Nursing diagnosis – RISK FOR DISUSE SYNDROME

RISK  FOR  DISUSE  SYNDROME

DEFINITION

At risk for deterioration of body systems as the result of prescribed

or unavoidable musculoskeletal inactivity

RISK FACTORS

•   Altered LOC

•   Prescribed immobilization

•   Mechanical immobilization

•   Severe pain

•   Paralysis

ASSESSMENT FOCUS    (Refer  to  comprehensive  assessment  parameters.)

• Activity/exercise

• Neurocognition

• Cardiac function

• Respiratory function

• Coping

• Risk management

• Elimination; nutrition

• Tissue integrity

• Fluid and electrolytes

EXPECTED OUTCOMES

The patient will

• Have no evidence of altered mental, sensory, or motor ability.

• Have no evidence of thrombus formation or venous stasis.

• Have no evidence of decreased chest movement, cough stimulus,

depth of ventilation, pooling of secretions, or signs of infection.

• Maintain normal bowel elimination patterns.

• Maintain adequate dietary intake, hydration, and weight.

• Have no evidence of urine retention, infection, or renal calculi.

• Maintain muscle strength and tone and joint ROM.

• Have no evidence of contractures or skin breakdown.

• Maintain normal neurologic, cardiovascular, respiratory, GI, nutri-

tional, genitourinary, musculoskeletal, and integumentary function-
ing during period of inactivity.

SUGGESTED NOC OUTCOMES

Coordinated Movement; Endurance; Immobility Consequences: Phys-

iological; Immobility Consequences: Psychocognitive; Mobility; Risk

Control

INTERVENTIONS AND RATIONALES

Determine: Inspect skin every shift and follow facility policy for pre-

vention of pressure ulcers to prevent or mitigate skin breakdown.

Administer anticoagulant therapy, if ordered; monitor for signs and

symptoms of bleeding. Anticoagulant therapy may cause hemorrhage.

Monitor vital signs every 4 hr: Monitor breath sounds and respi-

ratory rate, rhythm, and depth to rule out respiratory complications.

Monitor arterial blood gas levels or pulse oximetry to assess

oxygenation, ventilation, and metabolic status.

Monitor urine characteristics and patient’s subjective complaints

typical of UTIs, such as burning, frequency, and urgency. Obtain urine

cultures, as ordered. These measures aid early detection of UTI.

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Identify functional level to provide baseline for future assessment,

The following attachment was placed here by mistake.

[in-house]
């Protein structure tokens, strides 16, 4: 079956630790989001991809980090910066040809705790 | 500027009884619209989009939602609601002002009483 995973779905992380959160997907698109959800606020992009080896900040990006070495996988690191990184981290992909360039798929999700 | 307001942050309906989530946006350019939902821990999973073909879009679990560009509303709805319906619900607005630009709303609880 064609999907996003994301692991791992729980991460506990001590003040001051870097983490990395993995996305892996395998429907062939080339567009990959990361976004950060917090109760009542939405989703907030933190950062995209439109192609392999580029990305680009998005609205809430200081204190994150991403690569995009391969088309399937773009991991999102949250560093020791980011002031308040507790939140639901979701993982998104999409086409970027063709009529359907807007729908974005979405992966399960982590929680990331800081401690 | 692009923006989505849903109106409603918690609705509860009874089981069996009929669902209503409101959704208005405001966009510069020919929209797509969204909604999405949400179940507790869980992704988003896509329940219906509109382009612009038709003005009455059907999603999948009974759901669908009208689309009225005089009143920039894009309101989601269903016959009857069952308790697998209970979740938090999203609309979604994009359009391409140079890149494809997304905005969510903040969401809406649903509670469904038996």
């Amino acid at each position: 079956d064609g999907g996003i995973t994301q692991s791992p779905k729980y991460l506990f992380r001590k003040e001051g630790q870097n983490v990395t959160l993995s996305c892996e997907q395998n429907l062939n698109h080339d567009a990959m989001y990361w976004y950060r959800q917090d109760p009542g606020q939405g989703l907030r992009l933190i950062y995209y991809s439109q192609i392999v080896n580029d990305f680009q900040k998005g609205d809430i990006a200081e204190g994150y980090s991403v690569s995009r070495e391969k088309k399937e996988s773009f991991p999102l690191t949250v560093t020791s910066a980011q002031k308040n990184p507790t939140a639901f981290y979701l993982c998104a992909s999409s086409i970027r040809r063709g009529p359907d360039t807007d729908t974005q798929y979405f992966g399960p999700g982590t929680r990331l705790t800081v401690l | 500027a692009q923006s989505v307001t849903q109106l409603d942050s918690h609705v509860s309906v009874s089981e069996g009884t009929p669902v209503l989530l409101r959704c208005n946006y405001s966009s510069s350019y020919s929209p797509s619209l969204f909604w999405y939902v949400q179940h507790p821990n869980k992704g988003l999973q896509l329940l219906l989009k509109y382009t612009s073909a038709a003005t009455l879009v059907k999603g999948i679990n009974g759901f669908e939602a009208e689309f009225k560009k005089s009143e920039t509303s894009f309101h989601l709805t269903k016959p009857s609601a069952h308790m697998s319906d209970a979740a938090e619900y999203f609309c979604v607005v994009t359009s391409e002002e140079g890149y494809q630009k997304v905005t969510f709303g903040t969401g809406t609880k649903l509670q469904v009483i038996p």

and encourage appropriate participation in care to prevent complica-

tions of immobility and increase patient’s feelings of self-esteem.

Perform: Avoid positions that put prolonged pressure on body parts

and compress blood vessels; reposition patient at least every 2 hr

within prescribed limits. These measures enhance circulation and

help prevent tissue or skin breakdown.

Use pressure-reducing or pressure-equalizing equipment, as

indicated or ordered (flotation pad, air pressure mattress, sheepskin

pads, or special bed). This helps prevent skin breakdown by reliev-

ing pressure.

Apply antiembolism stockings; remove for 1 hr every 8 hr. Stock-

ings promote venous return to heart, prevent venous stasis, and

decrease or prevent swelling of lower extremities.

Suction airway, as needed and ordered, to clear airway and stimu-

late cough reflex. Note secretion characteristics.

Provide small, frequent meals of favorite foods to increase dietary

intake. Increase fiber content to enhance bowel elimination. Increase

protein and vitamin C to promote wound healing; limit calcium to

reduce risk of renal and bladder calculi.

Perform active or passive ROM exercises at least once per shift.

Teach and monitor appropriate isotonic and isometric exercises.

These measures prevent joint contractures, muscle atrophy, and

other complications of prolonged inactivity.

Provide or help with daily hygiene; keep skin dry and lubricated

to prevent cracking and possible infection.

Inform: Teach and monitor deep breathing, coughing, and use of

incentive spirometer to help clear airways, expand lungs, and

prevent respiratory complications. Maintain regimen every 2 hr.

Instruct patient to avoid straining during bowel movements that

may be hazardous to patients with cardiovascular disorders and

increased intracranial pressure. Teach to administer stool softeners,

suppositories, or laxatives, as ordered, and monitor effectiveness.

Attend: Encourage fluid intake of 21⁄2–31⁄2 qt (2.5–3.5 L) daily,

unless contraindicated, to maintain urine output and aid bowel elim-

ination. Encourage patient and family to verbalize frustrations to

help patient and family cope with treatment.

SUGGESTED NIC INTERVENTIONS

Activity Therapy; Body Mechanics Promotion; Cognitive

Stimulation; Energy Management; Exercise Promotion; Exercise

Therapy: Ambulation; Fluid Management; Nutrition Management

Reference

Gillis, A., & MacDonald, B. (2005, June). Deconditioning in the hospitalized

elderly. The Canadian Nurse, 101(6), 16–20.

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